The White-faced Ibises (Plegadis chihi) are distinctive, dark-plumaged ibises that occur naturally in the Americas.
They resemble herons and share many of their habitats and behavioral traits, but unlike herons, ibises fly with necks outstretched and often in V-formation.
Distribution / Range
They breed in western USA south through Mexico, as well as from southeastern Brazil and southeastern Bolivia south to central Argentina, and along the coast of central Chile.
They winter in southern California and Louisiana south to South America (over the rest of their breeding range).
The non-breeding White-faced Ibises resemble the Glossy Ibis.
Breeding adults have a somewhat warmer plumage and they have pink faces bordered with white. The bill is grey bill and the legs are redder
White-faced Ibises can be identified by their red eyes throughout the year, compared to the Glossy Ibises' dark eyes.
Breeding / Nesting
Glossy Ibises typically nest in colonies in marshes, often with other water birds.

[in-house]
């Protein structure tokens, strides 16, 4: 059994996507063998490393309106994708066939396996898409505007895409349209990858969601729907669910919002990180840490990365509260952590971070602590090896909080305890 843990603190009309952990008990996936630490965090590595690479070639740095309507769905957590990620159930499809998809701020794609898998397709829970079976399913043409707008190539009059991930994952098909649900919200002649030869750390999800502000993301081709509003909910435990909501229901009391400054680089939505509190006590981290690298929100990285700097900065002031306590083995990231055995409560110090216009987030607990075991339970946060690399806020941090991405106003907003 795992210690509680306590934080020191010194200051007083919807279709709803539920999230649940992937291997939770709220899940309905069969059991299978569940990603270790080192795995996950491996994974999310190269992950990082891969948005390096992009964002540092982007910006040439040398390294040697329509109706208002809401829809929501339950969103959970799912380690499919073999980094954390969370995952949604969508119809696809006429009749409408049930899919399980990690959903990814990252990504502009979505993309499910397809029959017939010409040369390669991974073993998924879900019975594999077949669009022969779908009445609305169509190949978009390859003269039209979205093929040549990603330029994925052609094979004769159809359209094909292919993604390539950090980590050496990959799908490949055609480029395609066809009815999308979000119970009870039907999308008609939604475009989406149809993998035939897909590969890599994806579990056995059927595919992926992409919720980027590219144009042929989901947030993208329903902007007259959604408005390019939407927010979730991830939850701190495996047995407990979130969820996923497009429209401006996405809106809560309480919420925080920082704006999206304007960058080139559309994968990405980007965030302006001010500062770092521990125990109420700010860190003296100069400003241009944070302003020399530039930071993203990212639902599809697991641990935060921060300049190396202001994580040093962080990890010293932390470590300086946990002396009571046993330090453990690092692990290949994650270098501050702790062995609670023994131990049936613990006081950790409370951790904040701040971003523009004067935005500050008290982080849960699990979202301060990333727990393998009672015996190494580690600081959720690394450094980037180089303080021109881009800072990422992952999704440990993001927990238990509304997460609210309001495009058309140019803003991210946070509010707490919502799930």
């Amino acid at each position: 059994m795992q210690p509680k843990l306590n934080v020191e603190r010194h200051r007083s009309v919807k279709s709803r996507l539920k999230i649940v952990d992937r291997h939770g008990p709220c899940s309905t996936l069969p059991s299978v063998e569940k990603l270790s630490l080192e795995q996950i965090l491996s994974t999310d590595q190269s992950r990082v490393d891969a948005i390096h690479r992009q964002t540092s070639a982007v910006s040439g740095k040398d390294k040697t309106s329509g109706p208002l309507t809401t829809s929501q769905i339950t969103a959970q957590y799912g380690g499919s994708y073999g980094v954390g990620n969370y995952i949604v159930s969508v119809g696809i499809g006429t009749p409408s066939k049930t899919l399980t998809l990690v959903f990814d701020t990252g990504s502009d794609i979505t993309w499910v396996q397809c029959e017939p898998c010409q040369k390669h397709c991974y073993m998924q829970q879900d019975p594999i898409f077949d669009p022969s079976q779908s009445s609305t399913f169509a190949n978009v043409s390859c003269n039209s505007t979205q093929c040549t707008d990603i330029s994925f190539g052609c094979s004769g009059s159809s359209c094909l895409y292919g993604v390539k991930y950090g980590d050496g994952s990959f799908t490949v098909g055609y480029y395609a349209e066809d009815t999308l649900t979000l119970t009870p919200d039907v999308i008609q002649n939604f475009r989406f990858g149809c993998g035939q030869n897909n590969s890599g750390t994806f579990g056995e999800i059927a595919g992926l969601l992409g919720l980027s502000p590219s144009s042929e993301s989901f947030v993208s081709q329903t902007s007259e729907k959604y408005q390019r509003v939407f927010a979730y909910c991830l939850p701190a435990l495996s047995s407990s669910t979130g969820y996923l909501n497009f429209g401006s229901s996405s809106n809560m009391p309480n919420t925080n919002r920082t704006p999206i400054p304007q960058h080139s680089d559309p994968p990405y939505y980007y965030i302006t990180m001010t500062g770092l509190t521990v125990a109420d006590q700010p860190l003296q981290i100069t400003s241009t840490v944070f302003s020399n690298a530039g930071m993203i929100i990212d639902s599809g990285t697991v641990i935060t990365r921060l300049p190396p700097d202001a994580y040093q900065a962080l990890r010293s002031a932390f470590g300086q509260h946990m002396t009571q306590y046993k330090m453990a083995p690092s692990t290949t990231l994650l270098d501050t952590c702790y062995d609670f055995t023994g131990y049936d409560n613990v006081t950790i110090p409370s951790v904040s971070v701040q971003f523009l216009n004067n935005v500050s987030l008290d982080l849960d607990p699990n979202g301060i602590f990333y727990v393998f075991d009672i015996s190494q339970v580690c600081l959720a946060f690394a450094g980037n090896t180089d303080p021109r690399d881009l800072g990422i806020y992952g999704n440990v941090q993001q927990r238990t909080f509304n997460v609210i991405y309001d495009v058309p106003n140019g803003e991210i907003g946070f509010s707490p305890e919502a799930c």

The nests are shallow cup-shaped platforms of sticks, grasses or reeds that are typically situated on low trees or bushes near a body of water, such as rivers, swamps or lakes. Although some ibises also make their nest amongst rocks and on cliffs,
The average clutch consists of 2 – 4 eggs. The nests are often reused year-after-year.
Calls / Vocalizations
These ibises are generally quiet, but a variety of croaks and grunts -including a hoarse grrrr made when breeding - can be heard.
Diet / Feeding
They mostly feed in shallow waters or marshy wetlands on small fish, aquatic insects, mollusks, frogs, and food sifted from the water surface.
Their diet also includes insects caught on land, as well as lizards, worms, skinks, and other small reptiles.
Species Research by Sibylle Johnson
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